David Mirvish Books logoIn 1974, David Mirvish opened David Mirvish Books/Books on Art as an outgrowth of the David Mirvish Gallery.

Featuring, but not limited to, books on art and design, including rare and out of print titles, the store was a mecca for artists, art lovers, educators and students and became known as one of the premier independent booksellers in the city. Book launches and author signings were regular events, often accompanied by the installation of an art exhibition.

The store was also beloved for the 50-foot-long Frank Stella painting, Damascus Gate, Stretch Variation, which hung prominently on the back wall.

The bookstore closed on March 1, 2009, after 35 years in the heart of Mirvish Village.


Gehry Project rendering

In the fall of 2012, David Mirvish and architect Frank Gehry unveiled the design for a mixed-use project on King Street West that will transform Toronto’s Entertainment District. The multi-year, multi-phase project is the largest and most significant urban commission to date for the world-renowned Toronto-born Gehry.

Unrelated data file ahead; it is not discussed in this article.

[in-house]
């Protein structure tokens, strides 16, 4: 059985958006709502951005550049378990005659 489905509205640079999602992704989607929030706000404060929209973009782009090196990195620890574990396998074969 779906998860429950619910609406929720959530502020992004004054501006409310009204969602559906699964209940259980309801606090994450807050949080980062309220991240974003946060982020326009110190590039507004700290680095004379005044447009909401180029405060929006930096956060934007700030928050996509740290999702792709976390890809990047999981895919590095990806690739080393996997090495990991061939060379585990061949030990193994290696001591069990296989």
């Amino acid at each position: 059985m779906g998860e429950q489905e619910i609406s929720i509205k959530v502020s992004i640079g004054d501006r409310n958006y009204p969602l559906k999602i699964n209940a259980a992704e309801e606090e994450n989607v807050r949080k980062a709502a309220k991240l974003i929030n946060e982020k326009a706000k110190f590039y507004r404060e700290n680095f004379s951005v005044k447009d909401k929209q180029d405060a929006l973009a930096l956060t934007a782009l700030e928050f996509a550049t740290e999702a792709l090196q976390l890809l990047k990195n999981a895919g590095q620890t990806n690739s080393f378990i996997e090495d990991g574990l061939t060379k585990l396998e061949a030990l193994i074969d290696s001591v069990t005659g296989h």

The project will encompass two distinct and striking residential towers at the intersection of King Street West and Ed Mirvish Way and build on the legacy David’s father began when he purchased and restored the Royal Alexandra Theatre in 1963.

In 2017, David Mirvish sold Mirvish + Gehry to developer Great Gulf which is undertaking the fulfilment of the project with Westdale Properties and Dream Unlimited.


history of mirvish theatre timeline from 1963-2021

The History of Mirvish Theatre Timeline lists productions that have played at the Royal Alexandra Theatre and the other Mirvish-owned Toronto theatres from 1963 to 2021. We've made it easy for you to identify productions written by Canadians and productions that supported Canadian artists and Canadian partner companies!

 Canadian productions / Canadian artists and partners

  Canadian authors / Canadian productions / Canadian artists and partners